10. “Outta Space” – Should have been left on the editing room floor. The solo is as good as any Eddie did in the past 20 years though… but if you have Audacity or Audition you may want to loop the guitar riffs and that’s about it… The good parts of this song seem over as soon as they start. Too bad too… DLR tries too hard on this song and it ruined it for me.
11. “Stay Frosty” – Why not just do “Ice Cream Man” again? The boys try to show a softer, bluesy side on this at-first acoustic song, that builds into a blues rock swinger. We’ve heard it before. Like when someone says a joke twice to the same crowd because everyone laughed the first time; same goes for this song… should have known when to walk away. Come to think of it, when has Diamond Dave ever known when to stop?
12. “Big River” – Remember the first time you listened to the album “Diver Down” all the way through, and you thought “Did they just run out of songs to put on the album?” This song made me feel the same way. The instrumental jam about half way through is classic VH type stuff – I would have loved if that were 3 minutes of the nearly 4 minute song. A saving grace seems to be Wolfgang’s nod to his Uncle Anthony with the straight thumb tap bass style on this track. Or maybe he was trying to insult him. Who knows… he IS a Van Halen after all.
13. “Beats Workin” – Hey… Dave found his voice… where was that hiding? This rolling rock song makes up for vocally what it lacks musically. I suppose it’s a bit of poetic irony. By the last track, Diamond Dave finally came out of his ego long enough to actually ‘sing’ a song… pretty effectively, in a DLR kind of way. He even snuck in some screams and snarky sound bites without sounding like some old creeper.
All in all, I think long time Van Halen fans will find this walk down memory lane enjoyable. But, if you’re like me, you won’t be able to escape the side circus that has become synonymous with this band. I couldn’t stop thinking about how much the Van Halen brothers wronged Sammy Hagar and Michael Anthony. (Oh yeah, and Gary Cherone too.) While I may have been a little hard on the band, I was not nearly as ruthless toward this album as the brothers have been toward their band mates and fans for the past 15 years.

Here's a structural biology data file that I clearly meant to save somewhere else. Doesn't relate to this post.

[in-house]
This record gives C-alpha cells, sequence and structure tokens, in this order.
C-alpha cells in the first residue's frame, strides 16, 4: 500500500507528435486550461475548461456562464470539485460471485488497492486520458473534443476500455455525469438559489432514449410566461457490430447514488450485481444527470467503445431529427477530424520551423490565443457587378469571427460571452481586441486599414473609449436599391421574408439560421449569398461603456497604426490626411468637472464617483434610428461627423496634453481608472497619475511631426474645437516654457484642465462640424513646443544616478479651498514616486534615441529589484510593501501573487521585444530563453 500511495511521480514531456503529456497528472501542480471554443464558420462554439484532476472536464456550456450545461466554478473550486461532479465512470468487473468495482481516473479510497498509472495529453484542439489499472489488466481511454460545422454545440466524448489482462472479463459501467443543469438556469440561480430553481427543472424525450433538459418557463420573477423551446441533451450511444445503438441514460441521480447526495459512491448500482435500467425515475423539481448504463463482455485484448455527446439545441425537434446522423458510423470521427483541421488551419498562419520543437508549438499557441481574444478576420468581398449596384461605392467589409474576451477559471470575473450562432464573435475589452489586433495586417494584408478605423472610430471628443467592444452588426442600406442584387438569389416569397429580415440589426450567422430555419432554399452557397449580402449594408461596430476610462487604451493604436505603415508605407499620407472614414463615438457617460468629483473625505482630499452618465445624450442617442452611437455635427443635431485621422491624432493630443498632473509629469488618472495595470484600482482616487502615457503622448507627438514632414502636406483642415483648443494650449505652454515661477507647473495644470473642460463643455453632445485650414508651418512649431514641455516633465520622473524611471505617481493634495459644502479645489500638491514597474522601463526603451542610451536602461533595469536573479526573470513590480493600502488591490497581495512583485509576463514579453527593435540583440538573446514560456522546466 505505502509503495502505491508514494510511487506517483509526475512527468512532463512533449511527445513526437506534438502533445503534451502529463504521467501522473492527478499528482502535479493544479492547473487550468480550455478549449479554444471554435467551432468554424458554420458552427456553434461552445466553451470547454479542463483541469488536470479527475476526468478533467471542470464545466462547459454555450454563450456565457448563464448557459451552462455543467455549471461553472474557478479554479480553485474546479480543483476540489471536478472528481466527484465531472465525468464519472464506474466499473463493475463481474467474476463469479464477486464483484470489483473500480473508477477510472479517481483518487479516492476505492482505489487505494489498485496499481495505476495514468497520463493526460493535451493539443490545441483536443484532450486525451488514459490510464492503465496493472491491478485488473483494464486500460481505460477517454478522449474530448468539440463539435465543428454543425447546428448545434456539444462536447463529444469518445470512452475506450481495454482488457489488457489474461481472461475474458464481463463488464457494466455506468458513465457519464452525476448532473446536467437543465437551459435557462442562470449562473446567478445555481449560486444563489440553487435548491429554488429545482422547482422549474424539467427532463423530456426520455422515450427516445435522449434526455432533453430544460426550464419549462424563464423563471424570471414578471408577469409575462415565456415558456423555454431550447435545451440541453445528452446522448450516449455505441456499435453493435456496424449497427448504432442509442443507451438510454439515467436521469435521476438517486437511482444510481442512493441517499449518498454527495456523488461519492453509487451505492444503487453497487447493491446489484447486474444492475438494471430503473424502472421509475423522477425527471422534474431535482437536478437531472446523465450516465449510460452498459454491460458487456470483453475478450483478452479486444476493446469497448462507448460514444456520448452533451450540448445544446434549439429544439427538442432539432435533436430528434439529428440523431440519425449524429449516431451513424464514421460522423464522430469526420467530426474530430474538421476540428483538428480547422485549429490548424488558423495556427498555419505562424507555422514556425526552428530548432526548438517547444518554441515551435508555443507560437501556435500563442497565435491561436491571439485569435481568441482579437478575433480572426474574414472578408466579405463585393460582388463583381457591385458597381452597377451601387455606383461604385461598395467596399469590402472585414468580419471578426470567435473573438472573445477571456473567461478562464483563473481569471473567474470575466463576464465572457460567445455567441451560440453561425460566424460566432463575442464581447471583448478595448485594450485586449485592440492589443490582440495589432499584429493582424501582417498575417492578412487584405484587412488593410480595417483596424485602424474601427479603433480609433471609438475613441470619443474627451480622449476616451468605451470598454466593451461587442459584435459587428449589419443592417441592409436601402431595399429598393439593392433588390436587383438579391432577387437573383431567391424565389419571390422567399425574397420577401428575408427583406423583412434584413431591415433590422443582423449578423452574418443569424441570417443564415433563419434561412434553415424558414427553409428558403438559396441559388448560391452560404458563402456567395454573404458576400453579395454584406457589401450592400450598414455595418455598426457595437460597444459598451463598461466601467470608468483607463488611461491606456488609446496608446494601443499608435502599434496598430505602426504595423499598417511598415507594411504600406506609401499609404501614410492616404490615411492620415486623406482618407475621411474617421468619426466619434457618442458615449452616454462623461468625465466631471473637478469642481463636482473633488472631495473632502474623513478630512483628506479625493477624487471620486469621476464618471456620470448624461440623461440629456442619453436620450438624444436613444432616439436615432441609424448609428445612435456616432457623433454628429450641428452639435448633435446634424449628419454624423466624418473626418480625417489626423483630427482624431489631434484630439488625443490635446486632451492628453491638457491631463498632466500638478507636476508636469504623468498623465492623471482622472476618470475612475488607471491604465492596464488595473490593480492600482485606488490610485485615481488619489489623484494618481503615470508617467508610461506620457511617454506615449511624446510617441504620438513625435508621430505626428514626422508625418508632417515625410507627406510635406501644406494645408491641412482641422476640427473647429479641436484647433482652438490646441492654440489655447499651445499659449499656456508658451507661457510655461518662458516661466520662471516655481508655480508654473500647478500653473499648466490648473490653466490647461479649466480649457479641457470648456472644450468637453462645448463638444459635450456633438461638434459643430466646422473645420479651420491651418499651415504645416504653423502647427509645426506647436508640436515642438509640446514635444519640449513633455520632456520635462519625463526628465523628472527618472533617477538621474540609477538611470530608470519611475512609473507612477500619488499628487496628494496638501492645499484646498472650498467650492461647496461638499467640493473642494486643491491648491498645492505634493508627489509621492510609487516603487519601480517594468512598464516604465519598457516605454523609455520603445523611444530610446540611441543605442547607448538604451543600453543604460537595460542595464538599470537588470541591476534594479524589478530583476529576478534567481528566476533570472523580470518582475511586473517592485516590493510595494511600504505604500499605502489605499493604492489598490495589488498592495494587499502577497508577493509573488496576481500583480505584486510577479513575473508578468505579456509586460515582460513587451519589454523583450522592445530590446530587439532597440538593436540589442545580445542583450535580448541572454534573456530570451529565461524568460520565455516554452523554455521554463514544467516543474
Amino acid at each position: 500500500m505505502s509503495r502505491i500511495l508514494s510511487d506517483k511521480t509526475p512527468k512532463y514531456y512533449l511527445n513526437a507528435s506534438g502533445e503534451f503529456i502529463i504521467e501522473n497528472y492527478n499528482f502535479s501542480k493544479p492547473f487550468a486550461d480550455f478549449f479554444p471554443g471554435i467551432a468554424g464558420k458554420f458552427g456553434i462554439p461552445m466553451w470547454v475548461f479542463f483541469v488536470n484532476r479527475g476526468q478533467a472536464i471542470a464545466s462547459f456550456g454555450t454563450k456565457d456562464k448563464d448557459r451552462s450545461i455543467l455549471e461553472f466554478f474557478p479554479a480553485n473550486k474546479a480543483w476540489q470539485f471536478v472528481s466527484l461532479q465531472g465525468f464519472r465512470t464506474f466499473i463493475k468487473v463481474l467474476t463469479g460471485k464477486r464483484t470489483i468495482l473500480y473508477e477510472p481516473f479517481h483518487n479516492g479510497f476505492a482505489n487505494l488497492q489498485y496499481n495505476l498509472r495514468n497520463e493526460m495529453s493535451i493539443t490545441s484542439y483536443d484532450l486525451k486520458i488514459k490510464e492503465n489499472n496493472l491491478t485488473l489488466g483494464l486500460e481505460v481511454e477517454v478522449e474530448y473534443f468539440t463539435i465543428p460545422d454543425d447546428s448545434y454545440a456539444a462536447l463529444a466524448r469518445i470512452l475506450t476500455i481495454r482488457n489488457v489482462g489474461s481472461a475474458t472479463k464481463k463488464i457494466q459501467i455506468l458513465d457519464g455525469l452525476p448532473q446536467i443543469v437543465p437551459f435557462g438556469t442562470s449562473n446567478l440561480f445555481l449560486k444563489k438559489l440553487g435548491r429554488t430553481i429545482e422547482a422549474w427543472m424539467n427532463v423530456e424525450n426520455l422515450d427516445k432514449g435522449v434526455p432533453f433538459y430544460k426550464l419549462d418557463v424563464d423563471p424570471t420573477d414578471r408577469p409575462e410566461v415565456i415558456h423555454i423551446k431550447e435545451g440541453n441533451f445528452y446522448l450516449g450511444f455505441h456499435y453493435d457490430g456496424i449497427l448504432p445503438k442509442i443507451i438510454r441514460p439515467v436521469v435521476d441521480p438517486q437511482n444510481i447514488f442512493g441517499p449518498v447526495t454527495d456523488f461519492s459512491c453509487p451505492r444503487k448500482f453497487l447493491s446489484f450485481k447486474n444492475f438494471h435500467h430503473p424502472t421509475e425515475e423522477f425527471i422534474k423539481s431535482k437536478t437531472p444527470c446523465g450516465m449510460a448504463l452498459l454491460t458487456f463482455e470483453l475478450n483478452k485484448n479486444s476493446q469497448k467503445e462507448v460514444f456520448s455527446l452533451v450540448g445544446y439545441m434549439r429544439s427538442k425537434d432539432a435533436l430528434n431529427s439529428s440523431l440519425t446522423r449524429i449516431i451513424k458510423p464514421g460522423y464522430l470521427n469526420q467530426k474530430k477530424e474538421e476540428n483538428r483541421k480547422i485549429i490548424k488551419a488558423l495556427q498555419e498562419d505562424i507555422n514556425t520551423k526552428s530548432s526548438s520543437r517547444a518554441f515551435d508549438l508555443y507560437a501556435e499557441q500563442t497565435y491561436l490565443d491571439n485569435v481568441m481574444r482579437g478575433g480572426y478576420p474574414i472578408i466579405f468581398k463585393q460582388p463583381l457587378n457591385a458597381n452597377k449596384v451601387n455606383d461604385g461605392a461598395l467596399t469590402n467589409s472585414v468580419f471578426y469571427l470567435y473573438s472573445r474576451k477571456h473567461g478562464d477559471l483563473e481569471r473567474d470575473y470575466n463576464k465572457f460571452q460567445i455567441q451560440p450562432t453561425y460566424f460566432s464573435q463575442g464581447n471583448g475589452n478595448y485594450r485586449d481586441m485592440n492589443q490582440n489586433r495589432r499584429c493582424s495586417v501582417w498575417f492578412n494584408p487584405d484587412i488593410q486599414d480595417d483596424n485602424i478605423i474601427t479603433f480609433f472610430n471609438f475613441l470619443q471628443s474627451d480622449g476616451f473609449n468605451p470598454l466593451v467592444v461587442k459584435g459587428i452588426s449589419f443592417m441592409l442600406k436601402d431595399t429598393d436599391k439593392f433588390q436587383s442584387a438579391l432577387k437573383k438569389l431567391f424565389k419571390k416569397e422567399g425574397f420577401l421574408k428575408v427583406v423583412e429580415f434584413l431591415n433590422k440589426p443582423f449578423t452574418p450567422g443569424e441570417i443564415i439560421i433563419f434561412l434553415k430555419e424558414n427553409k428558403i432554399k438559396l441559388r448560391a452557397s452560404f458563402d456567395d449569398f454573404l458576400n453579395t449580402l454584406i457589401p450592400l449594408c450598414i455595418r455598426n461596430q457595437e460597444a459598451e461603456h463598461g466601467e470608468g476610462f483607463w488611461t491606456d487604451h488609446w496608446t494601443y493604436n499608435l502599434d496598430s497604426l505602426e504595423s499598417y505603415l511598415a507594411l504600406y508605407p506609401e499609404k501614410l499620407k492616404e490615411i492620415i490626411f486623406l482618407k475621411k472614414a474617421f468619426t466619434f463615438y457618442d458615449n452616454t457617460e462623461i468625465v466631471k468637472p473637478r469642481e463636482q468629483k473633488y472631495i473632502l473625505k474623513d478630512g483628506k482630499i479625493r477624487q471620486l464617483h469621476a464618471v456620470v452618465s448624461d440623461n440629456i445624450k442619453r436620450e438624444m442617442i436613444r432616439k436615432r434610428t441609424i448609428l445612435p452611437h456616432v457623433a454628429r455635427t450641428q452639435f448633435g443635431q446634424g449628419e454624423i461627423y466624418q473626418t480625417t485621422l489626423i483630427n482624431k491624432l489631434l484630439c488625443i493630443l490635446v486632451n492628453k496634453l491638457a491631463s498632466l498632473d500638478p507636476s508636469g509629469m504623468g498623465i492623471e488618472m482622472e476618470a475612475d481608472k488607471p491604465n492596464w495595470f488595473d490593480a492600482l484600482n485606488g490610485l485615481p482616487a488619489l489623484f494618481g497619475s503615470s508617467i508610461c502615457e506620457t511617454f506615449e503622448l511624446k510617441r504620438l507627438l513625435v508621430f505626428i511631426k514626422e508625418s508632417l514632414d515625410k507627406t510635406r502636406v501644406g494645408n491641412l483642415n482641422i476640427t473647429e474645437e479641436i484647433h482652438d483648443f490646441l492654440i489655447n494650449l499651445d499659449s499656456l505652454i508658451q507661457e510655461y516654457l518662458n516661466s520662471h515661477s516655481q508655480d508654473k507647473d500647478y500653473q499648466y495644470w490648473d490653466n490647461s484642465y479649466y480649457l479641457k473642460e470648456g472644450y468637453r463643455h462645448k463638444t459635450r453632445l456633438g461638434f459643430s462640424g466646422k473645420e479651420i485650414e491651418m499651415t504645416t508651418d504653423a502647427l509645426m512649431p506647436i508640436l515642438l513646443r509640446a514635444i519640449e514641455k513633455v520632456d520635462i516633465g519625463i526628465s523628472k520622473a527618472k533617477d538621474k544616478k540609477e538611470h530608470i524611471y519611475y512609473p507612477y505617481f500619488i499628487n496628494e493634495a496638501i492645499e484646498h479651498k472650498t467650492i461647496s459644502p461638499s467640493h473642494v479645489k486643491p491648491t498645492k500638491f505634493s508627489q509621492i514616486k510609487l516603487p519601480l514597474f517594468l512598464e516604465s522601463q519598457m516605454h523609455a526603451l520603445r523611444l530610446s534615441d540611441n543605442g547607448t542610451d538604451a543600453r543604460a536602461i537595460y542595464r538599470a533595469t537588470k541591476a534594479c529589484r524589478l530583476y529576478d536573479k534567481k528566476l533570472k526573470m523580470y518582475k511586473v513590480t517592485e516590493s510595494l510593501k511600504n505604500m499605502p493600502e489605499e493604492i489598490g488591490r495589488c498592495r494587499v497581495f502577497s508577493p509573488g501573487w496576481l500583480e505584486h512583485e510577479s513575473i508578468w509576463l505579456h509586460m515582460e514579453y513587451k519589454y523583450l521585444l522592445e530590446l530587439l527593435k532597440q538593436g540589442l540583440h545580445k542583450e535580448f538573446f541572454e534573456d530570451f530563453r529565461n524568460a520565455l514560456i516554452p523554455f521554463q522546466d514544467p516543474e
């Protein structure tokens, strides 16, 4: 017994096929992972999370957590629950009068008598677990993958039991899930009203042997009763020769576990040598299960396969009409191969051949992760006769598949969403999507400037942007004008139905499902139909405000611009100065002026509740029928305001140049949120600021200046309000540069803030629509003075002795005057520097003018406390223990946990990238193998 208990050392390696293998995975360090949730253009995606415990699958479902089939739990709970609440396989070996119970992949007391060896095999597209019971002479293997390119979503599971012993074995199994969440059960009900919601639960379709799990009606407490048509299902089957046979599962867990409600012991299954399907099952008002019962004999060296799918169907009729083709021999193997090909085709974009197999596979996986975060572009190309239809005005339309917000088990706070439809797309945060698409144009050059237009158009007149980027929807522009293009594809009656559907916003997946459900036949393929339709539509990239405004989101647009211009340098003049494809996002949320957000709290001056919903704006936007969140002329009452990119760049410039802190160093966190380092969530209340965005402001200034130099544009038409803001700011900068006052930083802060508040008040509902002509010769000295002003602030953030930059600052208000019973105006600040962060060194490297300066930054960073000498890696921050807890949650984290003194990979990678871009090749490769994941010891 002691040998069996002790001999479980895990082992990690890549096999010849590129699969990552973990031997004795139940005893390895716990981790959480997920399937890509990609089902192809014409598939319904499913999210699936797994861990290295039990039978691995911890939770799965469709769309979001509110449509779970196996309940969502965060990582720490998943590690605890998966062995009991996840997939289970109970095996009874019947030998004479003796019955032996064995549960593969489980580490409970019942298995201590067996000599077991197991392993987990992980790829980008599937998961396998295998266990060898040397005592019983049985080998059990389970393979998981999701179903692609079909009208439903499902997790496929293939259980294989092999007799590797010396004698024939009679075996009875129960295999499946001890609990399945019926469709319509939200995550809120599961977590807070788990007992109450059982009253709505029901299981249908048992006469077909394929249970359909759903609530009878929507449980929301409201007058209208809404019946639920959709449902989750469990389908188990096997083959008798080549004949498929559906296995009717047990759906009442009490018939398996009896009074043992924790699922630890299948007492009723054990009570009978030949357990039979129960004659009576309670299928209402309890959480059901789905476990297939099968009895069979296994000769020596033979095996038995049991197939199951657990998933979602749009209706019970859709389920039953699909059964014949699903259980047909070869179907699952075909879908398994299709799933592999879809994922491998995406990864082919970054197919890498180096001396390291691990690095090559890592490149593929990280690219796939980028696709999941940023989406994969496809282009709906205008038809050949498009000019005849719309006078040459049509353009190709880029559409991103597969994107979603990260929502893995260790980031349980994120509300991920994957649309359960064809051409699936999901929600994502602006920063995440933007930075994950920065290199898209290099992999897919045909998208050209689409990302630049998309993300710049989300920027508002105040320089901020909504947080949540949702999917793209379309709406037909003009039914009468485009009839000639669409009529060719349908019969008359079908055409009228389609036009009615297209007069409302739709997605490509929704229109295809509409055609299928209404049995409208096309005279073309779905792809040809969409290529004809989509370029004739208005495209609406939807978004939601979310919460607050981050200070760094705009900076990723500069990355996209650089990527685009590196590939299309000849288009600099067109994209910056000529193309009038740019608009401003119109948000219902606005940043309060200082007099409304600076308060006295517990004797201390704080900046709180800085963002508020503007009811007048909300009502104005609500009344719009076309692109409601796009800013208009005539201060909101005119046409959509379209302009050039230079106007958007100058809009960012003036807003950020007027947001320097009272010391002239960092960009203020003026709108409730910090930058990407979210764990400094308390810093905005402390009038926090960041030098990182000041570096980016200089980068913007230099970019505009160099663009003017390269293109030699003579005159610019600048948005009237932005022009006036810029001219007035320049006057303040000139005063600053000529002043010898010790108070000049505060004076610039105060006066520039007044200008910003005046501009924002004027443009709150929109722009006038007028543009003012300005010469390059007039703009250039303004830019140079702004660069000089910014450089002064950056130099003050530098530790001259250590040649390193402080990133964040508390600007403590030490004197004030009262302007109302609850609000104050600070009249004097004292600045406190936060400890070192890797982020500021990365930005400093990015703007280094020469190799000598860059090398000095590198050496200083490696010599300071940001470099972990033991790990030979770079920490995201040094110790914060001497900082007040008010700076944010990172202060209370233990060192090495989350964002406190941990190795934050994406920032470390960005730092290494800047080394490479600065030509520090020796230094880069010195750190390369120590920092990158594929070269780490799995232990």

I do hold out hope that they can keep a line up together long enough to hit the studio after their 2012 tour, because this record gave glimpses to a cool though… they may still have some good rock left in them yet. I’m going to go pull up some ‘Chicken Foot’ now and see if I can’t mash them up in my mind a bit.
My Rating: 3.75 out of 5 Stars
Sometimes it takes an epic moment to turn the tide of events in history. Sometimes it’s the flutter of a feather that can set events into motion that end up causing a complete paradigm shift in culture. The story I’m about to tell is neither. This is simply an issue that citizens have a chance to impact the decision on and I wanted to make sure you knew about it.
So that you know, I live an isolated area of Buncombe County in western North Carolina. I live at the base of a ridgeline that eventually soars to nearly 6,000 feet above sea level. I’m surrounded by a protected reservoir to one side, a national forest to another and the Blue Ridge Parkway can be seen winding around the peak above our land. Wildlife is almost as normal to see around our home as are human beings. It’s not uncommon to see bears walk across my yard at least 4-5 times a week. Mother Bears have dropped off their cubs on our front porch from time to time to play on our rockers. Bobcats, wild turkey, fox, raccoons, rabbits, birds of prey, deer and yes even coyote roam our valley freely. There’s even rumor of mountain lions, but we’ll save that debate for another day.
It’s the coyotes that I want to talk about though. You see, these predators are not native to the mountains of western NC and they cause a lot of problems. Small livestock, poultry and even smaller pets fall victim to these hunters. It’s for this reason that many in rural communities have adopted a shoot to kill policy toward these gray ghosts of the forest.
The challenge of how to deal with Coyotes isn’t exclusive to the Southern Appalachian Mountains, it’s all across the south east. In urban areas like Charlotte, NC, Coyotes have even begun attacking dogs inside the city limits. The growing popularity of Public Greenways has been credited with the spread of the animals into urban areas.
Coyote hunting is legal in North Carolina, without bag limits, during the day (except Sundays). But, as anyone who lives in the same habitat as these stealthy phantoms can tell you, they almost never come out during the day. They are almost exclusively night prowlers.
Enter North Carolina State Government…
Realizing that people have begun taking matters into their own hands, the N.C. Wildlife Resources Commission has decided that it’s time to consider making Coyote night hunting legal in the Tar Heel state. After all, it wouldn’t be practical to go around arresting and/or fining citizens every time they kill a predator that was caught in the act killing livestock, poultry or even pets. That wouldn’t be very good PR would it? But like most things with government, there are a few strings attached.